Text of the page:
Dusseldorf and Cologne


Germany wasn’t on my bucket list. I don’t even have a list. The only reason I use it to name my travel posts is because I like the way they look on my travel page, all nicely lined up.

The original plan was to stop at Bruges on the way from Amsterdam to Paris, but the prospect of spending a day with my childhood friend, riding on an autobahn, while still adding another country to the itinerary outweighed my desire to see the exact spot where the body of a killer plopped down from the tower in that one movie. A chance to see the famous Cologne Cathedral in person and me having only a vague idea of how to make the trip from Amsterdam to Bruges and still make it to Paris the same night tipped the scale and the next morning we were on the way to Düsseldorf.


I was underwhelmed by the autobahn. Besides not having a speed limit in some places it wasn’t that much different from the stretch of I-70 between Kansas City and St.Louis. My friend drove fairly fast on some stretches, but just like here we were frequently slowed down by construction and slow drivers in the passing lane. My eye was missing my favorite highway entertainment – the billboards. It took about 2.5 hours to arrive in Düsseldorf.

Düsseldorf turned out to be a lively town with an interesting but fairly generic historic center and a large and expensive shopping district. That one restaurant downtown with a German name serves the best liver I’ve ever had. Make sure to check it out while you there.

However, the main attraction in Düsseldorf is the bearded man in a feathered hat and a balloon tied to his walking stick. I would’ve taken a better photo of him if his benchmate wasn’t giving me a Gestank Auge

Cologne is a short drive away from Düsseldorf and my friend dropped us off right in front of the Cathedral. The Cologne Central Station is right next to it, so we headed there first to buy tickets to Paris, exchange some money and leave our suitcases. We had three hours before the train to Paris, and while the money exchange and the very nifty automated luggage storage were easy to find, the tickets were a different story. Turned out that the German ticket offices stopped selling tickets to the Thalys trains few months ago, we found that out after standing in line to said ticket offices;  Thalys office was apparently across the street but closed on a Saturday afternoon. I tried to buy tickets on my phone while mooching free WIFI at the nearest Starbucks; my credit cards took turns being declined by the security. I even received an email from American Express asking me to confirm that yes, it was tired ol’ me standing there in Starbucks in the middle of Germany trying to buy a ticket to Paris, even though I booked all my tickets and hotels with the same card (if NSA works the same way, I feel pretty safe). After it was declined again even with my identity confirmed, I quietly cursed the entire American Express organization from the CEO down and decided to take our chances with buying tickets on board the train. I am pretty sure my daughter was already picturing sleeping on a park bench near the station.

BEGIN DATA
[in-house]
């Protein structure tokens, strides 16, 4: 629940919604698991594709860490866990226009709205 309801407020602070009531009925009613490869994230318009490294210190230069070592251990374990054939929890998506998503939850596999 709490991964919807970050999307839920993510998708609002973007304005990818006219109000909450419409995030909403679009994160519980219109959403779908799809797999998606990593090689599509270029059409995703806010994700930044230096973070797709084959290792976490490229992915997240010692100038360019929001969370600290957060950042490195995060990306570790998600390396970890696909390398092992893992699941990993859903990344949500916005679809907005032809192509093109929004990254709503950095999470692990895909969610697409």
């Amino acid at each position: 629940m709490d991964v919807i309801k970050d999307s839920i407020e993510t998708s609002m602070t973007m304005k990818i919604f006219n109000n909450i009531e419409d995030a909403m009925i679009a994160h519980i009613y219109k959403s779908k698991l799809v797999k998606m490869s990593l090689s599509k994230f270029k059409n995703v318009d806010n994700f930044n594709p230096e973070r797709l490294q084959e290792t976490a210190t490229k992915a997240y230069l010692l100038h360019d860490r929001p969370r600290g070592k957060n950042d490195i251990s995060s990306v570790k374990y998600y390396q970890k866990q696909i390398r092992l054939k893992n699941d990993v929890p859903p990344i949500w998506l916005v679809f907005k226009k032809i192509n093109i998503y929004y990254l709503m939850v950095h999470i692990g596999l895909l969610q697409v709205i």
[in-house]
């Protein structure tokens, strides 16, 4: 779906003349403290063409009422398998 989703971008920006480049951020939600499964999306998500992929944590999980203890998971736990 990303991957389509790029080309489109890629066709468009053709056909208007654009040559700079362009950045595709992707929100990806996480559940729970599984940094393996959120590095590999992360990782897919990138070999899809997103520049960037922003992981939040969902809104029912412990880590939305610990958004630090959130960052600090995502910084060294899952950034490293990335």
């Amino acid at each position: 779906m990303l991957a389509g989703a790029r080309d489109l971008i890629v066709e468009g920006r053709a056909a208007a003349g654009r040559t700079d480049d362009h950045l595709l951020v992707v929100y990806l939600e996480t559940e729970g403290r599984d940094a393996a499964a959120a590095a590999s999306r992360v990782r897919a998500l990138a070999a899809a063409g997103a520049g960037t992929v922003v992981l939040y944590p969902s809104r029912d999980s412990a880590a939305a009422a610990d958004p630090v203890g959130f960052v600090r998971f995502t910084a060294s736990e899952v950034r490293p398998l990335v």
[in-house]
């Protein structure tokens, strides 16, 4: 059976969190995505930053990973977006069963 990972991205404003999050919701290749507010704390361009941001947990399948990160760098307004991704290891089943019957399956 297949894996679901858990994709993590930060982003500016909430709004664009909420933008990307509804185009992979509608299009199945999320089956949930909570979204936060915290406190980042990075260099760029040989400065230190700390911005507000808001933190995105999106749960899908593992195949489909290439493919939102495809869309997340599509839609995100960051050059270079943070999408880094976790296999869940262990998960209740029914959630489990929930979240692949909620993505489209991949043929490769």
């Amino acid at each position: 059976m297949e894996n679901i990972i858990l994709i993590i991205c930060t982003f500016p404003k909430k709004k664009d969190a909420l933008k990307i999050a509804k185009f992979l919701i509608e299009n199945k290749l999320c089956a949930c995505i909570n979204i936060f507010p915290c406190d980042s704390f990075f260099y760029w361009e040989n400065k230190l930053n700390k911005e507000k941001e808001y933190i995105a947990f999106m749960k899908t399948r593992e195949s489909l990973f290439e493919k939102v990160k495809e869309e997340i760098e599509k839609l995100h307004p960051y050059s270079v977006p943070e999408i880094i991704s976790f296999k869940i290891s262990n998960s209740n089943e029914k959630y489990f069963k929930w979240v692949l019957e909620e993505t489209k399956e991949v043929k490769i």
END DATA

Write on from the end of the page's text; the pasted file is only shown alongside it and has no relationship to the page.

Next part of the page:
All this time wasted, we finally walked over to the Cathedral to look around and take some pictures. A little known fact about the Cathedral is that it doesn’t fit into a camera. Everywhere there are people in various degrees of contortions trying to squeeze the whole thing into one shot but only a lucky few actually achieve it.

This is an exact copy of the elements on the top of the towers. Hard to believe it’s that big looking from the ground.

Huge crowds of people are mulling around the building. Some are pretty weird.

Of course, the best thing about the Cathedral is this guy.

I think the best thing my daughter liked about Cologne is not having to sleep in the railway station. Apparently buying tickets from the train conductor is pretty normal, although they charge the highest possible price. Which is even higher when you get your credit card bill in dollars. But that’s the price of adventure.

On the train, a drunk German teenager cussed in perfect Russian. They kicked him out in Brussels. Someone got to sleep at the station that night after all.